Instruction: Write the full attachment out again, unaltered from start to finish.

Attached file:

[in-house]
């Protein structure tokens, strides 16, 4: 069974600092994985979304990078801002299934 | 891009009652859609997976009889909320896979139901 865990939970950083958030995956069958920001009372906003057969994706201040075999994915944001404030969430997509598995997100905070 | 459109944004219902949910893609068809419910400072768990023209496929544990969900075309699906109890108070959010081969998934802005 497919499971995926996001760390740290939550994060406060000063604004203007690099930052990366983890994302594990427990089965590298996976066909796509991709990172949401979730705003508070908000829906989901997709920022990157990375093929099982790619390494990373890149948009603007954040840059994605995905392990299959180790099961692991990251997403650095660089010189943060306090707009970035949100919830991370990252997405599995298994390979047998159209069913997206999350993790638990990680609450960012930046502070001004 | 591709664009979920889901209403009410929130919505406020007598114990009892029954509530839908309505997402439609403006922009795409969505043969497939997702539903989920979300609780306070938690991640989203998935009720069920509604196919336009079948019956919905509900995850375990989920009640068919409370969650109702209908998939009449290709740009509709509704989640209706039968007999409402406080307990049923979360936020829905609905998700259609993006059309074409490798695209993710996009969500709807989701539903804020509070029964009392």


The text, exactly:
[in-house]
């Protein structure tokens, strides 16, 4: 069974600092994985979304990078801002299934 | 891009009652859609997976009889909320896979139901 865990939970950083958030995956069958920001009372906003057969994706201040075999994915944001404030969430997509598995997100905070 | 459109944004219902949910893609068809419910400072768990023209496929544990969900075309699906109890108070959010081969998934802005 497919499971995926996001760390740290939550994060406060000063604004203007690099930052990366983890994302594990427990089965590298996976066909796509991709990172949401979730705003508070908000829906989901997709920022990157990375093929099982790619390494990373890149948009603007954040840059994605995905392990299959180790099961692991990251997403650095660089010189943060306090707009970035949100919830991370990252997405599995298994390979047998159209069913997206999350993790638990990680609450960012930046502070001004 | 591709664009979920889901209403009410929130919505406020007598114990009892029954509530839908309505997402439609403006922009795409969505043969497939997702539903989920979300609780306070938690991640989203998935009720069920509604196919336009079948019956919905509900995850375990989920009640068919409370969650109702209908998939009449290709740009509709509704989640209706039968007999409402406080307990049923979360936020829905609905998700259609993006059309074409490798695209993710996009969500709807989701539903804020509070029964009392």